Bayliss and James Crow
This research project, incorporating fieldwork as a major component, seeks to advance our understanding of urbanism in Constantinople throughout its history by investigating the provisions for water supply. Completed by the emperor Valens in AD 373 and supplemented by additional channels in the 5th-6th centuries, this is the longest known Roman water supply system, the main branch from Vize being in excess of 250km. Archaeological and hydrogeological research is being carried out on the channels and bridges outside the city and the cisterns and reservoirs within.
Our fieldwork in 2001 had focused on the channel from the Ballıgerme Aqueduct eastwards and also on the major Danamandıra (Papu) tributaries. We were able to establish the physical relationship between this source and the main supply line and demonstrate that the springs of Danamandıra had provided a substantial source for the original supply line in the 4th century (Bayliss, Crow, Bono, 2001). East of Ballıgerme two principal phases of the system have been identified: a c.1m wide channel representing the primary 4th century phase and a slightly lower and larger (1.6m wide) channel representing a massive supplement to the system, probably dating from the 5th century. The lower channel required new bridges to be built and in many cases the old bridges were abandoned, with both wide and narrow channels subsequently carried across the new, larger structures. In September 2002 we undertook our second full season of fieldwork on the aqueducts outside the city, in addition to a short investigation of the city’s cisterns earlier in the Spring.Vize-Balligerme
The principal objective of the 2002 summer season was to investigate in more detail the evidence for the water supply system on the long (110 km) stretch between Vize and the junction with the Danamandıra tributary.
The archaeological remains in this region are more fragmentary than further east where the central region is heavily forested. Nevertheless it is possible on this long stretch to observe the remains of both narrow (0.6-1m) and wide (1.5+m) channels, which seems to represent two different phases of the same supply line. Numerous bridges were visited in this area and several expeditions were made through the forests where new channel observations were made.
Between Binkılıç and the Karamanoğlu Dere the channel was seen on several occasions in tributaries of the İstranca Dere (Manganez Dere, Cineviz Dere, Babadar Dere and Elmalı Dere) and was found to be uniformly 1.5-1.6m wide. Further to the west, in the catchment of the Ergene Dere north of Saray, reconnaissance between the Ayvacık Dere and the Galata Dere revealed that the main channel was only 90cm-1m wide, although near the village of Kavacik an additional channel, 1.6m wide, was found some 22m below this narrow channel.Total Station Survey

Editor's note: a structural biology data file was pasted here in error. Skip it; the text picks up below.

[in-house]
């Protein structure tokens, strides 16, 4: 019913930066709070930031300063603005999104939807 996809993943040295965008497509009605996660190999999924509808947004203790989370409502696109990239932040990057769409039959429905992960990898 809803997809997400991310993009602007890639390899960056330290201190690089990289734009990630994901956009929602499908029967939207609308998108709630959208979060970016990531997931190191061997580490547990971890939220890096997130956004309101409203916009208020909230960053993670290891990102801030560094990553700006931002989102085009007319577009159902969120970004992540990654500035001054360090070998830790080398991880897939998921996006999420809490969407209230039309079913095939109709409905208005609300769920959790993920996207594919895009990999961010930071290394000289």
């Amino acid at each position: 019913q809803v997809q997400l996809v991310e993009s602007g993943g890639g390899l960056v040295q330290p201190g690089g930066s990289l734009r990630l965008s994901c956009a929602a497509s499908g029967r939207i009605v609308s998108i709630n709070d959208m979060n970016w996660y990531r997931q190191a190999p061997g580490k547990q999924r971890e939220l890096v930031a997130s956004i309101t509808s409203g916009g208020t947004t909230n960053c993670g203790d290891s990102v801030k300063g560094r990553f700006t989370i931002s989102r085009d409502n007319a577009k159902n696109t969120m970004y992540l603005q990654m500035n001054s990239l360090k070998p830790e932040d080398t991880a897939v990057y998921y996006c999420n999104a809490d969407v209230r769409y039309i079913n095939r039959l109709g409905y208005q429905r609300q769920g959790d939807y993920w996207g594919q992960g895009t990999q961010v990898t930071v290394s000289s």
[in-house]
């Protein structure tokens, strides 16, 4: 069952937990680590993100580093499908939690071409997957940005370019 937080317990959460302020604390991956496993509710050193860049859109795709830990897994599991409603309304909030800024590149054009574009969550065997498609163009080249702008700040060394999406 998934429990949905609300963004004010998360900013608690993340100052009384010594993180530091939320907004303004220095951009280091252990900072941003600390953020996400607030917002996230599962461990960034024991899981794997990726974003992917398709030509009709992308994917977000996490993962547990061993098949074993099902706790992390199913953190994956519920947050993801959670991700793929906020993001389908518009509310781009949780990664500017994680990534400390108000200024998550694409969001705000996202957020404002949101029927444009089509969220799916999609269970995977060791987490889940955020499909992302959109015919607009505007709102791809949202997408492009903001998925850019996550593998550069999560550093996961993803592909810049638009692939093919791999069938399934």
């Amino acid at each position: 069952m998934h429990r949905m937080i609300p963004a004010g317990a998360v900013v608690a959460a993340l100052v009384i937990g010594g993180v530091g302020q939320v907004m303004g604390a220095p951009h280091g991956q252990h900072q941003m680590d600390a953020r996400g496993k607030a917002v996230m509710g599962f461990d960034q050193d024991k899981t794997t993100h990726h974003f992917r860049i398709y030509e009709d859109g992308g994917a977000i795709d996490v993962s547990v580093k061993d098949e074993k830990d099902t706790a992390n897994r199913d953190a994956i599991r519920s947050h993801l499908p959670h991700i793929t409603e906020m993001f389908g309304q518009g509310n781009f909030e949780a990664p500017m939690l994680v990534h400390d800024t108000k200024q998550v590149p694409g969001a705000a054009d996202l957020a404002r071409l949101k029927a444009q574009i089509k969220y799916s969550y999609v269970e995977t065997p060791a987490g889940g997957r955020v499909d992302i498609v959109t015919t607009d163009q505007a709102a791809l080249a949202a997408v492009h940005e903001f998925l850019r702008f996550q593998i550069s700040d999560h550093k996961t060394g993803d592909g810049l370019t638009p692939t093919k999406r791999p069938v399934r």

In addition to this reconnaissance detailed surveys were carried out on the Ballıgerme and Büyükgerme aqueduct bridges. The former crucially lies close to the junction between the Vize and Danamandıra lines and both bridges preserve evidence of late repairs. Using a Trimble DR200+ Reflectorless Total station we produced accurate plans and elevation drawings of these two bridges. At the same time Jonathan Bardill (Newcastle University) undertook full study of the mason’s marks on the bridges and was able to identify some significant correlations.Reconnaissance
On the kind advice of Gökhan Çağlayan and Dr Caroline Finkel we made an investigation of the area to the north of Subaşı and located a small channel with a pedimented roof situated in the hillside above the village. Further reports would suggest that this forms part of a major tributary channel with its sources close to the village of Pinarca, which we investigated and reported in 1998 (Bayliss, 1999). Based on the topography of this region we can suggest that this tributary would have joined the main channel south of Kalfaköy.
In Spring 2002 Crow and Bayliss were also able carry out field survey on behalf of the Silivri Belediye, establishing the line of the of the Anastasian Wall to the north of the city in advance of future developments. As part of this survey we also discovered three new types of brick stamps associated with the Wall. This completed our investigation of the remains of the Wall in this area, which were begun in 2000 with a campaign of topographical and geophysical survey. Our findings on the location of towers were substantiated by evaluation excavations undertaken by Turan Gökyıldırım of the Istanbul Archaeological Museum in May 2002.Halkalı and the Ma’zulkemer